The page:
So when I received an offer to review Trident's latest addition to its premium mobile protection portfolio, the Kraken AMS, I was skeptical. Nevertheless, I'm never one to turn down a review unit, so I accepted it, tested it out, and found myself somewhat surprised.
Over the past week, I've been in contact with Sprint about the demise of their network's data speeds, especially in the 3G department. As many of you were also in the same boat, we saw quite a bit of interest and started collecting information on the situation, which resulted in this knowledge dump on Sunday - read it if you haven't yet done so.
Among the tidbits of info Sprint techs let out, one was especially interesting - a round of tower upgrades that were supposed to be completed on October 31st.
At the beginning of the month, we broke the news about a huge security vulnerability in several HTC phones, including the Thunderbolt, EVO 3D, EVO 4G, and possibly more. Not long after word of this issue hit the 'net, HTC issued a response acknowledging it, as well as promising to deliver a patch to correct it. Looks like they are making good on that promise now, as several HTC devices are currently receiving an OTA update to correct this vulnerability.
HTC acknowledged the vulnerability in some of its devices that Android Police together with Trevor Eckhart posted Saturday night. The privilege escalation vulnerability currently allows a potentially malicious app that uses only the INTERNET permission to connect to HTC's HtcLoggers service and get access to data far exceeding its access rights. This data includes call history, the list of user accounts, including email addresses, SMS data, system logs, GPS data, and more.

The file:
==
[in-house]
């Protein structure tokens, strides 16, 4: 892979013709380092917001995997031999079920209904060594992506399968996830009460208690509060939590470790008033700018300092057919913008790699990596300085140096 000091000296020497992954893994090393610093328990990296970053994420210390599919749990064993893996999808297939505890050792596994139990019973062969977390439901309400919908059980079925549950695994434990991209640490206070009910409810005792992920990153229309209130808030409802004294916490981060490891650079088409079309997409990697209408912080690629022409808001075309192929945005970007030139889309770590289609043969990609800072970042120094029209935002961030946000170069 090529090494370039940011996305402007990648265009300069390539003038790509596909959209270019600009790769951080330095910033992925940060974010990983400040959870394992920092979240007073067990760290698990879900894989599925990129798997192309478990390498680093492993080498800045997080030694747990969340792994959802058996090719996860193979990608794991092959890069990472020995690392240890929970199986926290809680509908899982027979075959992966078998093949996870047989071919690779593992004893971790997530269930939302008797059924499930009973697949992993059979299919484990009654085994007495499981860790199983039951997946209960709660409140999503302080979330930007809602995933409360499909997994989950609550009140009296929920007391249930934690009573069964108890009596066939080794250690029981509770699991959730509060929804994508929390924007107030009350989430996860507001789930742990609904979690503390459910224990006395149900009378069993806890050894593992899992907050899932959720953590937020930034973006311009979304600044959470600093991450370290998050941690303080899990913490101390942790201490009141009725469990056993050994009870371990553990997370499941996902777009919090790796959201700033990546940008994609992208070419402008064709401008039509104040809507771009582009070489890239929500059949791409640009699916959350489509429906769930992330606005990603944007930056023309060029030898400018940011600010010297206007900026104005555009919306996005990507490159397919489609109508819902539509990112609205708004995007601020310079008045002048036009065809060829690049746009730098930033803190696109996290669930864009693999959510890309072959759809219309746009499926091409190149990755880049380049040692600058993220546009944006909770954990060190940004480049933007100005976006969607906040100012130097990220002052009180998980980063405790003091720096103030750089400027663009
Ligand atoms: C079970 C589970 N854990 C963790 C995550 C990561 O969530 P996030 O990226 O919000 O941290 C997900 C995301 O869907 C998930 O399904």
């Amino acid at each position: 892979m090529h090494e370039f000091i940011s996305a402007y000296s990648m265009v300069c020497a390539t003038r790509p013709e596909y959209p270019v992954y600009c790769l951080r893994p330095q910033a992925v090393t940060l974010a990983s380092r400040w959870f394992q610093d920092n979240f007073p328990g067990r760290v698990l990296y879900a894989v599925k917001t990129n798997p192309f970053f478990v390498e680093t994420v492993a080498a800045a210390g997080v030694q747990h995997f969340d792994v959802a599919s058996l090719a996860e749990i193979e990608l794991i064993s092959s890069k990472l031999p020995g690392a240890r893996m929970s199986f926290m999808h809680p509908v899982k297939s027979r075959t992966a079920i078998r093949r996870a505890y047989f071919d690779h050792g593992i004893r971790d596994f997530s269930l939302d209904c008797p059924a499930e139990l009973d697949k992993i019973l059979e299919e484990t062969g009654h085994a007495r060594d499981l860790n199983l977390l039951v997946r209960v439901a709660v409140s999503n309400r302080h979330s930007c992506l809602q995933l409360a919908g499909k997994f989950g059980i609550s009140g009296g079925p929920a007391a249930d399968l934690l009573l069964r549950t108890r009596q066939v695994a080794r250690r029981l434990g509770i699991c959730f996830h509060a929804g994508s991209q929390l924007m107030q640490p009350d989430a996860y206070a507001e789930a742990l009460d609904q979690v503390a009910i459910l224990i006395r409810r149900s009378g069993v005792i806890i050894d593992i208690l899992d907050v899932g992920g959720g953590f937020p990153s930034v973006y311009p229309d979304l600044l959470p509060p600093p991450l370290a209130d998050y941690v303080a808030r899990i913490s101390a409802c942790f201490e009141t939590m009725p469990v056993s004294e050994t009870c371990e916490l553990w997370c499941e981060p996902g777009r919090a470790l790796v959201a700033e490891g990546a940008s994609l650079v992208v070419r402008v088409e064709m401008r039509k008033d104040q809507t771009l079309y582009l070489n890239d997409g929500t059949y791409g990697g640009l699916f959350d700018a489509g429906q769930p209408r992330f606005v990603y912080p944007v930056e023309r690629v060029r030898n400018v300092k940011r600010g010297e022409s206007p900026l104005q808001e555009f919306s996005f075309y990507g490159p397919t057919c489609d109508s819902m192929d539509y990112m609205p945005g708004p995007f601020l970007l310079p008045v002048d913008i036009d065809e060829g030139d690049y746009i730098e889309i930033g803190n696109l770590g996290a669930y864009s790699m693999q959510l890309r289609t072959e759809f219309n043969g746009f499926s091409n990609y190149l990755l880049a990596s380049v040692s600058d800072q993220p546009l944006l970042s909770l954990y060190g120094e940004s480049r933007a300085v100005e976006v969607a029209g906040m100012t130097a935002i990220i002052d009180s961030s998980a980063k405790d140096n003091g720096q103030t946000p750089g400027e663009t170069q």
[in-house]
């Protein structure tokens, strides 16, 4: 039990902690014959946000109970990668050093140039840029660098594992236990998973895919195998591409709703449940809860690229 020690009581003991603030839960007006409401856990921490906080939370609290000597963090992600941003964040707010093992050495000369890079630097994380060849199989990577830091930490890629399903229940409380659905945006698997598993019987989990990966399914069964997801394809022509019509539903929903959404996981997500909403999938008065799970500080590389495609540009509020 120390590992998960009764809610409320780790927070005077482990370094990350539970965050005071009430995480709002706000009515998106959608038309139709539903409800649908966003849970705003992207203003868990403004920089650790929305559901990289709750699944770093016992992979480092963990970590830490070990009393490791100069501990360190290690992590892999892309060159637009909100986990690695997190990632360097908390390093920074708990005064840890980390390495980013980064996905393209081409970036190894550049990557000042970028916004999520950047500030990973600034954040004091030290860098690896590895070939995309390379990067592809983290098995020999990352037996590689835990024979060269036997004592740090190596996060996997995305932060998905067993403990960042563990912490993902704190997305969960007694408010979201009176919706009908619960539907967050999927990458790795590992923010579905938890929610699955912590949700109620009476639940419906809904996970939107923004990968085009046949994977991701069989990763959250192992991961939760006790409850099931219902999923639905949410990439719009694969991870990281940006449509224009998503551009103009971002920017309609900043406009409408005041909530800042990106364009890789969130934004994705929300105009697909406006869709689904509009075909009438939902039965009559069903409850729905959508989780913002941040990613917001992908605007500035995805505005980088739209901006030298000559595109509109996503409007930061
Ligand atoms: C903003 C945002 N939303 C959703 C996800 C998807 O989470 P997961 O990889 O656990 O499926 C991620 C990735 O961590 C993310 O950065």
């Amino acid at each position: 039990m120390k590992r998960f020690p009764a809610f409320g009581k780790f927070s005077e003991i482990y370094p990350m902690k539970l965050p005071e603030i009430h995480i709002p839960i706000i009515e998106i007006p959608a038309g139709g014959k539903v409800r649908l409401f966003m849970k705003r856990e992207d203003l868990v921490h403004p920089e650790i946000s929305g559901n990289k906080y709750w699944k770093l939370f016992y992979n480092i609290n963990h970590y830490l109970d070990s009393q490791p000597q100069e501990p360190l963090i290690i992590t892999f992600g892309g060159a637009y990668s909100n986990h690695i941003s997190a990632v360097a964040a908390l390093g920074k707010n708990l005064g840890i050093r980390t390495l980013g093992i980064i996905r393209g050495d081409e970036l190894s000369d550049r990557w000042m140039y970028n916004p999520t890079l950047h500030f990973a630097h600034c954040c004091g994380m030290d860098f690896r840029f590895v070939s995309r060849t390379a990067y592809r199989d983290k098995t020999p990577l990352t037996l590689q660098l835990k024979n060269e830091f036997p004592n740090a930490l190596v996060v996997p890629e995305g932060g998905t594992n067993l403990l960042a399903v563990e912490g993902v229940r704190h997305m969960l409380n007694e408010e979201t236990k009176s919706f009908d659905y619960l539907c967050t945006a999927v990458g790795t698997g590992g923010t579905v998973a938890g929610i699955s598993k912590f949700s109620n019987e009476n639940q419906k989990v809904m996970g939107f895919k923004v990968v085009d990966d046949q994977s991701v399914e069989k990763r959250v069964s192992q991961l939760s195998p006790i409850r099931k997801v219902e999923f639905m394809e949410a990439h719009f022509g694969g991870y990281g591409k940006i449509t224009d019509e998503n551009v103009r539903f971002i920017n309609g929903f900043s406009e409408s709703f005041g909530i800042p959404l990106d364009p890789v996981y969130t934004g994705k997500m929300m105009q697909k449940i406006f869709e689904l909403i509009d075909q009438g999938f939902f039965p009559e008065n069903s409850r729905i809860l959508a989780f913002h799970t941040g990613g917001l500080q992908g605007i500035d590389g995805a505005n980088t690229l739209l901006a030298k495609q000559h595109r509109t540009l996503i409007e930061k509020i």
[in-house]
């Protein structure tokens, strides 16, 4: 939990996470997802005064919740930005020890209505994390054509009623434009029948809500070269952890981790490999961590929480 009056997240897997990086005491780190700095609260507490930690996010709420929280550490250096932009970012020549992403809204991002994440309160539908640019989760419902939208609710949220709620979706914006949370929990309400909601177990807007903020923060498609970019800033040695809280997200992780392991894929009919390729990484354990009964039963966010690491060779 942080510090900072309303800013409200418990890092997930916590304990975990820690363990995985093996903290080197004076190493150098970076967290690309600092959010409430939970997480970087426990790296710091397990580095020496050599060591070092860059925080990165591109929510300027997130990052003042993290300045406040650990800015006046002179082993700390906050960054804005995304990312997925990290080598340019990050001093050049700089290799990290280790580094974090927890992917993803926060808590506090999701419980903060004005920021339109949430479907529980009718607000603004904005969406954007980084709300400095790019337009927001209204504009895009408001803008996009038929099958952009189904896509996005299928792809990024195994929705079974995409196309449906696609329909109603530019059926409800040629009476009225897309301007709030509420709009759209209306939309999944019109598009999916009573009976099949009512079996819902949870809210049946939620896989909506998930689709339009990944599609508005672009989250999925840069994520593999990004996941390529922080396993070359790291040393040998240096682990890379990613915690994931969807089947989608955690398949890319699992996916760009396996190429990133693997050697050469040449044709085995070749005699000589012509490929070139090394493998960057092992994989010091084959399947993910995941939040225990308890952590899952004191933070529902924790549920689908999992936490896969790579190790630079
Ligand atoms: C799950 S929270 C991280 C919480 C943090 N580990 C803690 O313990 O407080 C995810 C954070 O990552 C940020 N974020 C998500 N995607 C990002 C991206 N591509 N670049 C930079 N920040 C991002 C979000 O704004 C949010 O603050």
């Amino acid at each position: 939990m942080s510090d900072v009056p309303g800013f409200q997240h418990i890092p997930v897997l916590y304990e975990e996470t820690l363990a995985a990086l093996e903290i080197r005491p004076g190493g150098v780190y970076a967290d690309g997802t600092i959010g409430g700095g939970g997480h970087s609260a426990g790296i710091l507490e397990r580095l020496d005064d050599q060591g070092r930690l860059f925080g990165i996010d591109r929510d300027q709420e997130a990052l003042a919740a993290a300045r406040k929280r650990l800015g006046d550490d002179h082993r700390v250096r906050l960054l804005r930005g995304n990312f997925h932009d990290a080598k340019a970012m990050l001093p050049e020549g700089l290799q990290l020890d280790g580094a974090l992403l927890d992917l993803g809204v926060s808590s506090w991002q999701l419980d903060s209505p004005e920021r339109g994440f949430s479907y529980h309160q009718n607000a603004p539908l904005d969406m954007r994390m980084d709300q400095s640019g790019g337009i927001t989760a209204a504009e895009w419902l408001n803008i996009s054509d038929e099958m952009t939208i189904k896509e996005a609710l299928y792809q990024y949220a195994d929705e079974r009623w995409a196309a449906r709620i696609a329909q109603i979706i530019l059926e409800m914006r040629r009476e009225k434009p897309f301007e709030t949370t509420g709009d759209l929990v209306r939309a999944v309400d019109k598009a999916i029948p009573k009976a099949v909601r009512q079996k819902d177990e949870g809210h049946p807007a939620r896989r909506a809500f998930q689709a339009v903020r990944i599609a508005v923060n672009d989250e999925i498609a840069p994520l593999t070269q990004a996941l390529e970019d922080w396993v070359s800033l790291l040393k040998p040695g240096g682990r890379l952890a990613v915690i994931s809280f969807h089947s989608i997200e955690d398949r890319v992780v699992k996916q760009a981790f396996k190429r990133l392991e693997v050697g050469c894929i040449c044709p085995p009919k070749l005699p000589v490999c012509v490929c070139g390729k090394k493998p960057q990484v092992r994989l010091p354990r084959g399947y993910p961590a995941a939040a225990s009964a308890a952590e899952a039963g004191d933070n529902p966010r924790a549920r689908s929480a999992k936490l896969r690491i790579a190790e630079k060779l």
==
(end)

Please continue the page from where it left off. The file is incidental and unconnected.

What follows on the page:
I am quite speechless right now. Justin Case and I have spent all day together with Trevor Eckhart (you may remember him as TrevE of DamageControl and Virus ROMs) looking into Trev's findings deep inside HTC's latest software installed on such phones as EVO 3D, EVO 4G, Thunderbolt, and others.
These results are not pretty. In fact, they expose such ridiculously frivolous doings, which HTC has no one else to blame but itself, that the data-leaking Skype vulnerability Justin found earlier this year pales in comparison.
Last night, I sent out a message from our social accounts praising the Epic 4G Touch's boot times. They amazed me as soon as I turned this Galaxy S II Sprint variant for the first time last Friday and haven't ceased to amaze me ever since. I have loaded up all the same apps and then some compared to any of my other phones, and still - the Epic 4G Touch blazes by the competition like no other device I've seen.
Everyone's favorite stock AOSP ROM, CyanogenMod, has officially made its way to the HTC Evo 3D and Sensation. This is the first build to show up for either device, but according to the respective XDA threads, is stable enough for everyday use.
It's also worth noting that you won't be able to flash this if you used HTC's unlock tool, as it doesn't provide S-OFF, so flashing a custom kernel (which is required with CM) is out of the question.
Update: If you've been holding your breath waiting for this beauty, you can breathe a sigh of relief, as it's now available at RadioShack. Woot.
Could the EVO 3D on Sprint get even better? Well, sure - it could use a bit of Ice Cream Sandwich, but we'll remain realistic for the time being and take RadioShack's exclusive white version instead. The new sleeker, more gorgeous than ever EVO 3D variant will be coming September 9th, as outed by a screenshot posted by RadioShack's own Twitter account.
I am going to be honest - I am not a fan of phone cases myself. However, knowing my wife's affinity for miraculously sending her phones flying into the back yard from our 2nd story balcony or stomping on them with her shoes after they hit the asphalt (though her previous phone, the Palm Pre, didn't live to tell its story after drowning in our dog's water bowl), I set out on a mission to find the best protective case for her new and shiny EVO 3D.
There have been rumblings lately regarding suspicious data collection happening with HTC's Evo 3D. For those not familiar, it was recently discovered that a service in the latest update for the Evo 3D collected usage, location, and device information, causing some concern among users and developers alike.
Xda reported today on a statement made by HTC officials which attempts to quell fears surrounding the data collection, letting users know that the data is encrypted and all identifying information is excluded.